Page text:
React 15.5 Components: Part 1

React 15.5 is out! Hurray!! Oh wait…they don’t like React.createClass any more. Well, that’s a bummer.

It is unfortunate to not have auto-binding anymore and it seems like my new components are noticeably larger, but progress waits for no one. Let’s convert our so last week React.createClass components to the preferred ES6 idiom.

To make it easier to discuss, I’ll show the before and after and then talk about the steps taken. That said, this is still going to be a boring “recipe” post.

React.createClass()

Let’s come up with a nifty component that has a basic structure. I’ll re-use this in my prop-types to Flow example later.

import React from 'react'

const { PropTypes } = React

const NiftyComponent = React.createClass({
  propTypes: {
    onClick: PropTypes.func,
    values: PropTypes.arrayOf(PropTypes.number)
  },

  getInitialState() {
    return {
      items: []
    }
  },

  render() {
    return (
      <div>
        <a onClick={this.handleClick}>Click Me!</a>
        <a onClick={this.props.onClick.bind(null, args)}>
      </div>
    )
  },

  handleClick(event) {
    // something happens
  }
})

A silly component that has some props, state, two click handlers for demonstration purposes, and not much else.

ES6 Class After Conversion

import React from 'react'

const { PropTypes } = React

class NiftyComponent extends React.Component {
  constructor(props) {
    super(props)
    this.state = {
      items: []
    }
    this.handleClick = this.handleClick.bind(this)
  }

  render() {
    return (
      <div>
        <a onClick={this.handleClick}>Click Me!</a>
        <a onClick={e => this.props.onClick(args)}>
      </div>
    )
  }

  handleClick(event) {
    // something happens
  }
}

NiftyComponent.propTypes = {
  onClick: PropTypes.func,
  values: PropTypes.arrayOf(PropTypes.number)
}

As with most things in programming, I can get used to how this looks.

Steps to “Upgrade”

Let’s enumerate the changes you have to make:

const to class

This is the obvious change, moving from the helper function to the idiomatic ES6 class.

const NiftyComponent = React.createClass({

and after…

class NiftyComponent extends React.Component {

No big deal, just remember to clean up your parentheses.

Move prop-types out

Ah yeah, now the prop-types have to move out.

NiftyComponent.propTypes = {
  onClick: PropTypes.func,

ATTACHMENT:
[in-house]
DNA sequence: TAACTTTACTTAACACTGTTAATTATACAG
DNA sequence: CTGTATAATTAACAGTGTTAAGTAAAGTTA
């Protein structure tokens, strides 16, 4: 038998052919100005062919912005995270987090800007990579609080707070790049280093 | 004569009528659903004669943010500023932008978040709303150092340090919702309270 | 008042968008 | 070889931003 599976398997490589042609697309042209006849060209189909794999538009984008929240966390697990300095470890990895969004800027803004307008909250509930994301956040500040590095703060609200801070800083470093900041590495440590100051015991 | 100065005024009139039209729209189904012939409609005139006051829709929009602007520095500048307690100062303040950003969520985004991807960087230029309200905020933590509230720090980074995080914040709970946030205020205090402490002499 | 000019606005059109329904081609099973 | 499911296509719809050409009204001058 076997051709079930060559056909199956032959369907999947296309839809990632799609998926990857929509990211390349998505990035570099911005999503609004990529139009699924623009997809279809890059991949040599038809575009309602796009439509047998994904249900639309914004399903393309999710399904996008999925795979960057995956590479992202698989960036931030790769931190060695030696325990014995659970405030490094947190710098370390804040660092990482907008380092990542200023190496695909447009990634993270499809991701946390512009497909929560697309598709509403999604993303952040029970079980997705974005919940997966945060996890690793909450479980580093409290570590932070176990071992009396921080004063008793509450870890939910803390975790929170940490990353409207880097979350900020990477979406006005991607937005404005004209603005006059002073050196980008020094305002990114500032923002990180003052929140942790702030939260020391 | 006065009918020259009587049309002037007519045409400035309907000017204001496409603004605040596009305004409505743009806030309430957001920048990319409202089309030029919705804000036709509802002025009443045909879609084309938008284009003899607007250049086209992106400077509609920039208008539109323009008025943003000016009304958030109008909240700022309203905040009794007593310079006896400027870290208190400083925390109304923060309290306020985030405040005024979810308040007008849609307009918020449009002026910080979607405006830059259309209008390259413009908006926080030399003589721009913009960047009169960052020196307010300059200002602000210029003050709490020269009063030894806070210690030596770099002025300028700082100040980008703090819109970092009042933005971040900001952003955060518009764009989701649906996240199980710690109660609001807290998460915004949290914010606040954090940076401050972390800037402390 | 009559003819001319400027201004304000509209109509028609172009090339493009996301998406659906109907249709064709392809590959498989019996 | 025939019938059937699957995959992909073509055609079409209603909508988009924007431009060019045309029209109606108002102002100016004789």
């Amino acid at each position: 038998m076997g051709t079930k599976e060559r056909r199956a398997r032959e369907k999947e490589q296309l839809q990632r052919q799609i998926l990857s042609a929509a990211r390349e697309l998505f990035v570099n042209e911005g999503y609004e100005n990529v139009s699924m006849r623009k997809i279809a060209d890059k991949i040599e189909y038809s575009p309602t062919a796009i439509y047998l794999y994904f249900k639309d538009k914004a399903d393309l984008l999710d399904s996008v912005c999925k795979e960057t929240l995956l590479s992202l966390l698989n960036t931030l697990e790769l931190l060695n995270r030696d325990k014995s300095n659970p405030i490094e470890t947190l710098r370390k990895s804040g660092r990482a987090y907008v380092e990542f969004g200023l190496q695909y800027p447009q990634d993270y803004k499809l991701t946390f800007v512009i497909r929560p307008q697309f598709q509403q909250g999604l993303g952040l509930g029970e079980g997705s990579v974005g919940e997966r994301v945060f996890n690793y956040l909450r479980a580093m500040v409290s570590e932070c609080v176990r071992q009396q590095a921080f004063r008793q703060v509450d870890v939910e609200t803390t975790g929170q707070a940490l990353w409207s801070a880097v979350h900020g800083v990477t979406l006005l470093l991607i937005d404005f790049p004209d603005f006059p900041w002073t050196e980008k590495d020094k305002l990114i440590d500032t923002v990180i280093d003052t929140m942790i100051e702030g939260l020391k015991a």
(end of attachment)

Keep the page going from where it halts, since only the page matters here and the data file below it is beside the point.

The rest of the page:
values: PropTypes.arrayOf(PropTypes.number)
}

Add constructor and bindings

If we have any sort of handlers that we want to interact with the same scope as the rest of our class, we have to bind them in a constructor:

constructor(props) {
  super(props)
  this.handleClick = this.handleClick.bind(this)
}

Fix manual binds

Sometimes I like to pass arguments into my handler functions, which means I have to call them with an arrow function. Let’s pretend we had something that could change like an input, and we were provided a prop onChange. The old way would be:

<input onChange={this.props.onChange.bind(null, args)}>

to:

<input onChange={e => this.props.onChange.bind(args)}>

There is a discussion on the trade-offs on using the arrow function in the docs. The feedback I’ve received from designers thus far is that they prefer arrow functions as the component gets a lot of boilerplate from the binds in the constructor approach. If you can update your babelrc, the property initializer approach is appealing.

Fix state

Since we don’t getInitialState anymore, we have to move the initial assignment into the constructor:

  getInitialState() {
    return {
      items: []
    }
  }

becomes…

  constructor(props) {
    super(props)
    this.state = {
      items: []
    }
  }

Others?

Honestly, there might be more changes that I had to make, but these are the ones coming to mind right now. I’ll handle prop-types changes in the next post as that can be a huge deal if you want to embrace the future.

What about jscodeshift?

If you read the post, you’ll know that there’s an automated code changer that you can use. YMMV, but for me, it broke all my components by partially converting them. I think it was because my babel config didn’t have support for the experimental function declaration:

handleClick = () => {
  // stuff
}

Ideally, you can modify your .babelrc to include es2016 property initializer syntax but if you can’t, you’ll have to fix the above by hand. Here’s the directions from the blog post:

jscodeshift -t react-codemod/transforms/class.js path/to/components

Of course, you need to install a couple things to get this to work, change it to reference the exact path to where react-codemod exists, but it might be worth it.

I’d recommend making the changes by hand, but that doesn’t scale to 30k components, so do as thou whilst.

Published under programming, twitter

Related Posts

Similar to my last post on converting to ES6 Classes, this will cover the “recipe” for moving from prop-types in a React component to Flow, a static type checker for Javascript.